Yakov Aleksandrovich Slashchev (Slashchov) was noted as one of the most successful commanders of the White Army. From a noble family, hereditary military. He graduated from the Pavlovsk Military School (1905) and the Nikolaev Military Academy (1911). He served in the guard, taught tactics in the Page Corps. He fought bravely during the First World War, was wounded several times. Marked by the Order of St. George 4th degree, St. George weapons. He rose to the colonel, was an assistant commander of the Finnish regiment, in the summer of 1917 he was appointed commander of the Moscow Guards Regiment.
At the end of 1917 he joined the White Movement, was sent to the North Caucasus to form officer units. He served as chief of staff of the partisan detachment Shkuro, then chief of staff of the 2nd Kuban Cossack Division General Ulagai. Since the fall of 1918, he commanded the Kuban Plastun Brigade, in 1919 he was promoted to major general, first he commanded the brigade of the 4th Division, then the entire 4th Division.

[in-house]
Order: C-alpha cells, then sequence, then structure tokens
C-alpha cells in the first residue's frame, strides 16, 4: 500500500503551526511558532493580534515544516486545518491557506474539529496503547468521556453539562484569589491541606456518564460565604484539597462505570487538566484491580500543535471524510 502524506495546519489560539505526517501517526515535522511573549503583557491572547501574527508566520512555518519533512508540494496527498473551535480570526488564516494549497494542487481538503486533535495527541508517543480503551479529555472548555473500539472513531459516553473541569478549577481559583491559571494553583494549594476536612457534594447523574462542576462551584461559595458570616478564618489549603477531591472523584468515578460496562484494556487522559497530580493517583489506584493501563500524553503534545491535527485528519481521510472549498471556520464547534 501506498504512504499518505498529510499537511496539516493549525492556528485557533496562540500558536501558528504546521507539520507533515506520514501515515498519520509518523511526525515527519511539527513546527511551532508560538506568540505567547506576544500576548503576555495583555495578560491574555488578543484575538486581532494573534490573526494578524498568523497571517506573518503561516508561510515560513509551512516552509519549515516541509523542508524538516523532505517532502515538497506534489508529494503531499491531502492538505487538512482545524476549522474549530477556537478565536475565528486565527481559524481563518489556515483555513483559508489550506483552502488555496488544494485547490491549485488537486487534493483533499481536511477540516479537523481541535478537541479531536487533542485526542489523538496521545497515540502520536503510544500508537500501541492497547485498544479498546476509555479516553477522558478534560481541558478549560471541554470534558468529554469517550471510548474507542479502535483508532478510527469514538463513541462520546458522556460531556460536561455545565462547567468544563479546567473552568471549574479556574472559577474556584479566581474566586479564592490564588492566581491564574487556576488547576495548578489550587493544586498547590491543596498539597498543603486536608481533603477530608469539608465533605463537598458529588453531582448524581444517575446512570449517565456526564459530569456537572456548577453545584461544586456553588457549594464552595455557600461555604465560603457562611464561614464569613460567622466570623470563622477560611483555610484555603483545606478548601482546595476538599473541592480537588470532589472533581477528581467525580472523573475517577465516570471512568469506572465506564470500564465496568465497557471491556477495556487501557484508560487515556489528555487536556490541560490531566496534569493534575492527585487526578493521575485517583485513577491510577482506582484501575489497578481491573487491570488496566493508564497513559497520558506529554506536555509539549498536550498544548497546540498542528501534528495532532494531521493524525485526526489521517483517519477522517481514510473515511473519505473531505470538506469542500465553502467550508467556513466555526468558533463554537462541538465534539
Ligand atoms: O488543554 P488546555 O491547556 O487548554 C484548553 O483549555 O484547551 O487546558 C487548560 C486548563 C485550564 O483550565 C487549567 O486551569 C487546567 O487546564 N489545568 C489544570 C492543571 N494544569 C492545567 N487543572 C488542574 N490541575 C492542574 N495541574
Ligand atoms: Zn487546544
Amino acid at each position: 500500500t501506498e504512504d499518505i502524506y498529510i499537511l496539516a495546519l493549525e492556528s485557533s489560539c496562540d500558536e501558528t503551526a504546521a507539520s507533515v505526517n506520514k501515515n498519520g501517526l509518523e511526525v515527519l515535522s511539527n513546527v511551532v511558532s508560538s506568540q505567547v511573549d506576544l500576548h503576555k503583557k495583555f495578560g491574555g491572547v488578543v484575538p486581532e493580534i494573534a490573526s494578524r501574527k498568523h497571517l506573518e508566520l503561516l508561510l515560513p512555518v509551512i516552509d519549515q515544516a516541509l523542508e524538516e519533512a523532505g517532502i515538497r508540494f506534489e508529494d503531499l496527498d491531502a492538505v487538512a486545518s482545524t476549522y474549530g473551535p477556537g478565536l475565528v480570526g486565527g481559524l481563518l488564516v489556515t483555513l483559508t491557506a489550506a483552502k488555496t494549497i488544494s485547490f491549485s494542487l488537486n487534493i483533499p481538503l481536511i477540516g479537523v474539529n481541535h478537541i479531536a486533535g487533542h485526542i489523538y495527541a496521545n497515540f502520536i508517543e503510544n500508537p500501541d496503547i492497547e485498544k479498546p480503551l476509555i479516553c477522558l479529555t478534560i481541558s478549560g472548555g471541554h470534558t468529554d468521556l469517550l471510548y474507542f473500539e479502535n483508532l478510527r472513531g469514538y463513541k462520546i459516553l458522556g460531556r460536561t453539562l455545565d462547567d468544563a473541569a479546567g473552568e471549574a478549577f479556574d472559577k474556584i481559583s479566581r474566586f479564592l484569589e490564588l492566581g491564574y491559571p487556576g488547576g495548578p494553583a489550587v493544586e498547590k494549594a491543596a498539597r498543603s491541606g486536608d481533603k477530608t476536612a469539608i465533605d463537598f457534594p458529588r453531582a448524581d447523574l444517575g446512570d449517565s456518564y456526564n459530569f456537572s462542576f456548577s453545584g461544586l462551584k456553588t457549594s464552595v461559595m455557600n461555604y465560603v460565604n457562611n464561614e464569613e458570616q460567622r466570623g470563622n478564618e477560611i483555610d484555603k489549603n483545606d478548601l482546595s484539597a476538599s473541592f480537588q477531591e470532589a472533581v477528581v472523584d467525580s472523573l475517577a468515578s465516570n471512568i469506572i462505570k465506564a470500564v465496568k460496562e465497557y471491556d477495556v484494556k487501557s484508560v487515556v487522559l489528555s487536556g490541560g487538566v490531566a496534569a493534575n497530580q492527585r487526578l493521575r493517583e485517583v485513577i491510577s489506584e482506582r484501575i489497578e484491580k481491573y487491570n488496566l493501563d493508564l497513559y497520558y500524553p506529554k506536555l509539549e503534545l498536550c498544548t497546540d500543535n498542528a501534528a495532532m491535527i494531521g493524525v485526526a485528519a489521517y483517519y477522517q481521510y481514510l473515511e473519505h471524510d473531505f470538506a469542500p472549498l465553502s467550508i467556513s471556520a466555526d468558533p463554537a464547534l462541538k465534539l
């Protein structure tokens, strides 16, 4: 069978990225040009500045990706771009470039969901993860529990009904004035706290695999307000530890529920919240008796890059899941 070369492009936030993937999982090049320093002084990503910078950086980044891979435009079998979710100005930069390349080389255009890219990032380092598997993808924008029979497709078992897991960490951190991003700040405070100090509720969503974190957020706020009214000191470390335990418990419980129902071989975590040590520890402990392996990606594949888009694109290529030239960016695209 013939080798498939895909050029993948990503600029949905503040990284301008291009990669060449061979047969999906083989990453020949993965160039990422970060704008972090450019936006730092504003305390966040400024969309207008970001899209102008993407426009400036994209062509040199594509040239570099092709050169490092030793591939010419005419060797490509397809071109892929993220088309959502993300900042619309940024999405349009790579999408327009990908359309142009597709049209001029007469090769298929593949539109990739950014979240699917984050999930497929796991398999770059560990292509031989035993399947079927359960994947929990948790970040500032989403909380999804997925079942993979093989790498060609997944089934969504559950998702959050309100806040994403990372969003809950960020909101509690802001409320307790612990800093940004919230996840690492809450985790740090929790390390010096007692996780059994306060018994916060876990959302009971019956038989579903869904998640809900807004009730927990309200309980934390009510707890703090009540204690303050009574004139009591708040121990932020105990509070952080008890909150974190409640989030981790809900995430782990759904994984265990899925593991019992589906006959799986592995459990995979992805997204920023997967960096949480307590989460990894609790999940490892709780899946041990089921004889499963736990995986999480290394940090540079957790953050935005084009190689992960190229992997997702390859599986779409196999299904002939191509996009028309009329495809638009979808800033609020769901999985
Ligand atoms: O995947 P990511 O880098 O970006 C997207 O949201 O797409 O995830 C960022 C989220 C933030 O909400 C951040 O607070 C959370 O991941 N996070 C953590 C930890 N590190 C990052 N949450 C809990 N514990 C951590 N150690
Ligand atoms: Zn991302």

Slashchev already had experience in fighting in the Crimea. In the spring of 1919, he held the Kerch bridgehead, when the entire Crimean peninsula was occupied by the Reds. During the general offensive of the army, Denikin went on the counterattack, took part in the liberation of Crimea from the Bolsheviks. Successfully fought with the Makhnovists, appointed commander of the 3rd Army Corps.
Among his soldiers and subordinates, he enjoyed great respect and authority, he was nicknamed General Yasha. Its parts maintained high discipline and combat readiness. He was a contradictory person, so his contemporaries gave him a variety of characteristics. They called him a drunkard, a drug addict, a clown (for shocking tricks) and an adventurer. At the same time, energy, personal courage, strong will, talent of the commander, tactics of the commander, who successfully resisted the superior forces of the enemy with small forces, were noted.